A word of caution when choosing your wedding song if you want a live performer to play the music at your ceremony.
You want a live performer to sing during your ceremony, particularly during the entrance of the bride. It seems like a wonderful idea. You have that perfect song you both fell in love to being played by a live musician and you envision it being so beautiful. You want that moment to be perfect with all eyes on her; the beautiful white dress, the smile, the anticipation of her saying “I do”. You want those tearful eyes following her as she approaches the groom. But when you have a performer who is singing something live, the eyes of the audience will tend to drift between her and the singer. If the singer does a really good job, the audience pays attention to them instead. If the singer is nervous and delivers a shaky performance, the audience also will pay attention to them. No matter what happens, a portion of the audience will be taking their eyes off the bride to watch the singer. This is exactly what you do not want. The bride should exclusively have the spotlight in this moment.
So what are you supposed to do? Do you have to get a playlist ready or just get a DJ? Nope! Just request an instrumental version of the song you want by the band or musician. Any player worth their salt will be able to do a completely acoustic instrumental rendition of the song with the vocals removed. You get the beauty and nostalgia and emotion of that moment but presented in a way that will be felt by the audience, but not really noticed in a way that distracts from the bride. It’s exactly the way music in a movie works. In a film score (a “film score” is the music that actually is playing during a movie, not the “soundtrack” which is a compilation of artists who’s songs match the movie…but anyways) you rarely can sing the melodies of a movie score. Most of the time, you don’t even notice it’s there. But you feel it. Oh boy, do you feel it. In fact if you watched some of your favorite movies with all the film score taken out…they would be awkward at best and most likely awful, flat and dreary. You don’t want vocals coming in during one of the most intimate ceremonies of a persons life and having people in the audience thinking:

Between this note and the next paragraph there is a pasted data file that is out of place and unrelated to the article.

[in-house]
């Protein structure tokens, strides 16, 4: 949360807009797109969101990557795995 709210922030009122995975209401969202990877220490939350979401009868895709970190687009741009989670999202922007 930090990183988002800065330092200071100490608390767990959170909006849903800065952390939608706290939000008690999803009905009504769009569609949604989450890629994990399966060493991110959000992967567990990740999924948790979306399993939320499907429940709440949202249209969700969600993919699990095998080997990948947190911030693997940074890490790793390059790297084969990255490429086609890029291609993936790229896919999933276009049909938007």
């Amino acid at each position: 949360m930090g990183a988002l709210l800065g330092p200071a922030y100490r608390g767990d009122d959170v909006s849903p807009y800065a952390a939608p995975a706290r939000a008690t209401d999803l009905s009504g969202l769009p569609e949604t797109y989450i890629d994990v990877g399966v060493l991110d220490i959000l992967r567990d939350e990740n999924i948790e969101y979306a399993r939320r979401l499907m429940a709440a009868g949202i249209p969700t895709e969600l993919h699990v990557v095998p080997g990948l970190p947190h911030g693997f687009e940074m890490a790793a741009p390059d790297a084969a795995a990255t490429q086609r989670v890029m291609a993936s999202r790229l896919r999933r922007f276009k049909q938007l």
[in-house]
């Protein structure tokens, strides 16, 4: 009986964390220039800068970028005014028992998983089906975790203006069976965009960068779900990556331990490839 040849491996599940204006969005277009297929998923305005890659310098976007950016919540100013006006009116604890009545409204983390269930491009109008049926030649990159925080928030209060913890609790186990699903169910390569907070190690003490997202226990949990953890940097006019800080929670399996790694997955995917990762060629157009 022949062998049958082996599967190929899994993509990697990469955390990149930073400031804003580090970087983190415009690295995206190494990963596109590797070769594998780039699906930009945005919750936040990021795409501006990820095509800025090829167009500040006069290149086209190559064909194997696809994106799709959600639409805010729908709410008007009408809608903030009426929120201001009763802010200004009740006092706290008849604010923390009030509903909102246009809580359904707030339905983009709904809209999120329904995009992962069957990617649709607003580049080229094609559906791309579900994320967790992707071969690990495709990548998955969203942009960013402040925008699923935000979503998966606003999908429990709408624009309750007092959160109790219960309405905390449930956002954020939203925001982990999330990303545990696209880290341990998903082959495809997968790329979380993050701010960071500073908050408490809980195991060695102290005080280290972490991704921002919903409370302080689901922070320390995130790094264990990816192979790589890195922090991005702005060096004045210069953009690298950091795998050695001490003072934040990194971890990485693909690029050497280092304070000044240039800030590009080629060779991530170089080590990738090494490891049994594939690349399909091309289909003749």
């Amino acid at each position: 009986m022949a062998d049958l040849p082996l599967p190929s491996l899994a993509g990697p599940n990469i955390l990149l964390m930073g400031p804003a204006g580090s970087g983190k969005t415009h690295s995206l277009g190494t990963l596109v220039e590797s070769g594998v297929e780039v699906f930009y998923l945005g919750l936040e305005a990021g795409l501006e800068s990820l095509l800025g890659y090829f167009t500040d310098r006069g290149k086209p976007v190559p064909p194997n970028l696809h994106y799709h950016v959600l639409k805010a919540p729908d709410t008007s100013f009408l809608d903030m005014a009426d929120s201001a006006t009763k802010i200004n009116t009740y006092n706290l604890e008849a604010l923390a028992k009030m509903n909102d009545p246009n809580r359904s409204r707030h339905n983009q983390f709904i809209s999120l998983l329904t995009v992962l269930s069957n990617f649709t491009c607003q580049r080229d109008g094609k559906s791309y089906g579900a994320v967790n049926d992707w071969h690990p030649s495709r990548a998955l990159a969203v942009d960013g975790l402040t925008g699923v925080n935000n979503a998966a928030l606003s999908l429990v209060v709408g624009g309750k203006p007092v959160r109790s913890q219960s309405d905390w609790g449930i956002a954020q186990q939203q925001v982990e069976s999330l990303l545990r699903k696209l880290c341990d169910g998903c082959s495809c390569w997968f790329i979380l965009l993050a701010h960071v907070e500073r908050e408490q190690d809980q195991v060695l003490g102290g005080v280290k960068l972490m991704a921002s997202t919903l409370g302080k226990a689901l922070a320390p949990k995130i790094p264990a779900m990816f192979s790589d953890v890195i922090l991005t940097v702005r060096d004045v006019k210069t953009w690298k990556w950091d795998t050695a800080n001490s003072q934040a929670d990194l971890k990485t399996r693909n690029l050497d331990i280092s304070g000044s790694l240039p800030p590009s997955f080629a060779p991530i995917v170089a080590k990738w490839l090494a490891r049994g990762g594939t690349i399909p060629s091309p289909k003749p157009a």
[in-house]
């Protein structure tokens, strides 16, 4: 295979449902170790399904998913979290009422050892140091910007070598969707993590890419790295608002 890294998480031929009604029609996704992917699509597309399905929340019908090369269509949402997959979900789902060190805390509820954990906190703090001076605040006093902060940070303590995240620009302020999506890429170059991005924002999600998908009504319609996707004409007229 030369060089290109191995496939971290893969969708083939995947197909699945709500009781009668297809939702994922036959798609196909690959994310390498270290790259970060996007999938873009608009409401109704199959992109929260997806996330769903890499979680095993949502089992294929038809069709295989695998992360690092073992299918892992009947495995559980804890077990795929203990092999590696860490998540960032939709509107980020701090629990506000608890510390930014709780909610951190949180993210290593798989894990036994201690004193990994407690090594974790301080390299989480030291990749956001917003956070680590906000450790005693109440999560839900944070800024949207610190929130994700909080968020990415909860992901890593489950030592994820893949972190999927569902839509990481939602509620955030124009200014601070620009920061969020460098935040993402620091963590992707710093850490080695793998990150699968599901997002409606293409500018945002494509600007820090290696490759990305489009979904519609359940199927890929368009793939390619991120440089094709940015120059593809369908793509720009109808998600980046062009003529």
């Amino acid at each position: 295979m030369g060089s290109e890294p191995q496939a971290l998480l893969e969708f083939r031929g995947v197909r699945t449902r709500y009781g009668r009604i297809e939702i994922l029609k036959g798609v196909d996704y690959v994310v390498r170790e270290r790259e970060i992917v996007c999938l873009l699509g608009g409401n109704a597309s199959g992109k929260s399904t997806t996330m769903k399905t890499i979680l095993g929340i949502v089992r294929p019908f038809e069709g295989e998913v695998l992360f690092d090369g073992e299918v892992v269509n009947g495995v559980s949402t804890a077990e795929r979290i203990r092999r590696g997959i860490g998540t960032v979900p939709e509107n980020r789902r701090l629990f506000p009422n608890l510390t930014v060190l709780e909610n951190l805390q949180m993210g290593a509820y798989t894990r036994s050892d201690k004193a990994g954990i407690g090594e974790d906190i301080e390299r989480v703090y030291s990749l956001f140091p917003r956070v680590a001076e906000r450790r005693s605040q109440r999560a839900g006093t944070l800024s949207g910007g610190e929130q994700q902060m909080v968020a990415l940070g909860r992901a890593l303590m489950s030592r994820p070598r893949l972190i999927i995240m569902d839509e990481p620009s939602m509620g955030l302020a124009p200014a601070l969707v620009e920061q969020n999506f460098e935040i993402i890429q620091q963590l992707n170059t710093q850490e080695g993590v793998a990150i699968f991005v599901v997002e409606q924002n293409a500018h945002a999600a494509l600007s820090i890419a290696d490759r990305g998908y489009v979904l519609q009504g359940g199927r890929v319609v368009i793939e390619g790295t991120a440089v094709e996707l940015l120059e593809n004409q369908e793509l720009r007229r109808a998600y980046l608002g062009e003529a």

“ooooo…I love this song…oh man, I wonder if he’s gonna hit the high note…..oh wow he did! I like this guys voice better than Adam Levines…maybe he’s single….oh crap I missed her entrance”
A live vocal performance automatically draws people attention, which is why shows like “The Voice” and “American Idol” are so popular. However, an instrumental version of a song allows the audience to have the initial familiarity but it works exactly like the score in a movie works: felt more than heard, which is exactly what you want. You want her entrance to be complimented by the music and this will give you that perfectly.
So when you are choosing your song, it is a good idea to ask for an instrumental version of the song you’d like to have played to make sure the attention stays on the bride! I’d actually suggest instrumentals for all of the ceremony and save them for the cocktail hour and reception, but if there is one part of the ceremony that vocals work with pretty well, it would be the first dance. Because the bride and groom are also technically putting on a live performance it helps counterpoint the vocalist, and the audience stays locked on them.
Dylan Galvin (Dylan like “Bob Dylan”, Galvin like “Calvin and Hobbes” with a “G”) is a singer/songwriter and live performer in Los Angeles, CA. Follow him on Instagram, Youtube and Facebook.
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